NIH awards grants to support bacteriophage therapy research

The National Institute of Allergy and Infectious Diseases (NIAID), part of the National Institutes of Health, has awarded $2.5 million in grants to 12 institutes around the world to support research on bacteriophage therapy.

These awards represent NIAID’s first series of grants focused exclusively on research on this therapy, an emerging field that could yield new ways to fight antimicrobial-resistant bacteria. A 2019 report from CDC found that antibiotic-resistant pathogens cause more than 2.8 million infections in the US each year and more than 35,000 people die.

Bacteriophages (or “phages”) are viruses that can kill or incapacitate specific kinds of bacteria while leaving other bacteria and human cells unharmed.

By gathering naturally-occurring phages, or by modifying or engineering phages to display certain properties, researchers hope to create novel anti-bacterial therapeutics. Because phages eliminate bacteria by infecting them, rather by generating compounds like antibiotics which kill bacteria, phages can be used to treat antibiotic-resistant infections.

In addition, some evidence suggests that combination therapy containing both phages and antibiotics could prevent bacteria from becoming drug resistant.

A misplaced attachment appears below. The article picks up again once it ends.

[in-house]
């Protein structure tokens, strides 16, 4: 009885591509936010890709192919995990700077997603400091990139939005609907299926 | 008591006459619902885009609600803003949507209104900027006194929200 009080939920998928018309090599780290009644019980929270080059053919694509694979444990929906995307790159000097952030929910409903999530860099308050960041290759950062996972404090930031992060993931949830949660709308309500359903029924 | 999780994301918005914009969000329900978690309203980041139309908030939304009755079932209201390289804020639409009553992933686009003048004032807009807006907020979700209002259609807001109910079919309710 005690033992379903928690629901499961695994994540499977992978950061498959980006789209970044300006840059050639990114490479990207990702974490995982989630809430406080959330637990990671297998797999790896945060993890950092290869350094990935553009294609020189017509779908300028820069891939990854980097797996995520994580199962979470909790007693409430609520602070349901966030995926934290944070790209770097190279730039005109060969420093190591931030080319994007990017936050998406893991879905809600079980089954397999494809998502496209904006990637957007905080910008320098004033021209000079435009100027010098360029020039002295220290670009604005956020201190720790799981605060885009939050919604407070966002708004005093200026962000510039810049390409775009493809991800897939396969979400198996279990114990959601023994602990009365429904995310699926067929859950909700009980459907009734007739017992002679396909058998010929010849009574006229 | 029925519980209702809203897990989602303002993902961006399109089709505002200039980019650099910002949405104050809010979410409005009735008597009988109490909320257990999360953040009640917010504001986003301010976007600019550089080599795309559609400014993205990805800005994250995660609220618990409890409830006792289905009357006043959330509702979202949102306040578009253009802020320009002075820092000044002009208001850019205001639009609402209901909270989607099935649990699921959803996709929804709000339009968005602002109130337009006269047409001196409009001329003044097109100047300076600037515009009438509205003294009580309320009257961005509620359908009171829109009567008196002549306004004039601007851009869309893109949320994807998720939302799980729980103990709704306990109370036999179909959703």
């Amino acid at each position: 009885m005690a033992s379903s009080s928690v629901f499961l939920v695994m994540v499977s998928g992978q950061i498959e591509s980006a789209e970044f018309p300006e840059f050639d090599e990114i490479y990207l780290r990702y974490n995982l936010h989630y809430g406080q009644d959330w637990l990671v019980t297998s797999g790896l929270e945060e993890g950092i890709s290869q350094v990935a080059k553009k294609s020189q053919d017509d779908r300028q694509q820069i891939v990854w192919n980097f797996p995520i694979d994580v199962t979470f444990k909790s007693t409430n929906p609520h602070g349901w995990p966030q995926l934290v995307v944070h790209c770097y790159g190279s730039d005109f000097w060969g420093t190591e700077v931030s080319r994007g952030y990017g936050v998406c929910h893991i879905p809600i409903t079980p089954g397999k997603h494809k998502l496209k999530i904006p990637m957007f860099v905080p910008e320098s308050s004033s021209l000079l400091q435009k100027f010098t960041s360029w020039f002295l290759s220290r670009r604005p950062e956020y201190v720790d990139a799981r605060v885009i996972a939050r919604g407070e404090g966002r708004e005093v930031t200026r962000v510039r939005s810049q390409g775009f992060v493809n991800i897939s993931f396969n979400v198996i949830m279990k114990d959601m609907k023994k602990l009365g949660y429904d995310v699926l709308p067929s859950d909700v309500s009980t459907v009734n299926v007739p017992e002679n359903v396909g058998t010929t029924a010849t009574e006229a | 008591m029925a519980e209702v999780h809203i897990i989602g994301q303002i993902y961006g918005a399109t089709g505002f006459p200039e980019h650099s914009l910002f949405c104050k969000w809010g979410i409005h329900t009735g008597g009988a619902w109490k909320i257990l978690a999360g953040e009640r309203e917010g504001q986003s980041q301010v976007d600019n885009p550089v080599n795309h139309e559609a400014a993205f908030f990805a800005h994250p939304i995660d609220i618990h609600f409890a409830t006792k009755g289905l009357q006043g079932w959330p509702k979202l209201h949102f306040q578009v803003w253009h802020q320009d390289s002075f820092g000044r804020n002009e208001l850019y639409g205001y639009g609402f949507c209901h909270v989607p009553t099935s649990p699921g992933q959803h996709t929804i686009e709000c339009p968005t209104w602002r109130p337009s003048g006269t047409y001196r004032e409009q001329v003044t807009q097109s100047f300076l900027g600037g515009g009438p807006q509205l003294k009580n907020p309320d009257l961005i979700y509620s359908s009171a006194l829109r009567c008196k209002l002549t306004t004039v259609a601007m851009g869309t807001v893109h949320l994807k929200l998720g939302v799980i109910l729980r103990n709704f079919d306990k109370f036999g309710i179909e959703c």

Although scientists have been aware of phages and their ability to kill bacteria since 1917, the  first US-based clinical trials of phage therapy have only recently begun.

Individual US patients have received phage therapy, but only under emergency investigational new drug protocols.  In eastern Europe, where the use of phage therapy is more prevalent, its efficacy has not been rigorously demonstrated.

“In recent decades, multidrug-resistant bacteria, particularly those that cause potentially deadly diseases like tuberculosis, have become a serious and growing global public health concern,” said NIAID Director Anthony S. Fauci, M.D.

“With these awards, NIAID is supporting research needed to determine if phage therapy might be used in combination with antibiotics—or replace them altogether—in treating evolving antibiotic-resistant bacterial diseases.”

The new NIAID grants support research to address key knowledge gaps in the development of phages as preventative and therapeutic tools for bacterial infections.

Basic research supported by these grants will include a study characterizing different types of phages; a project studying how phages combat sticky, sheet-like colonies of microorganisms called biofilms, which can be difficult to treat with antibiotics; and research to determine how to identify new, potentially useful phages.

Some translational research supported by these grants will study how to exploit the interaction between phages and bacteria to create lasting, re-usable therapeutics; and engineering viruses to combat Staphylococcus bacteria.

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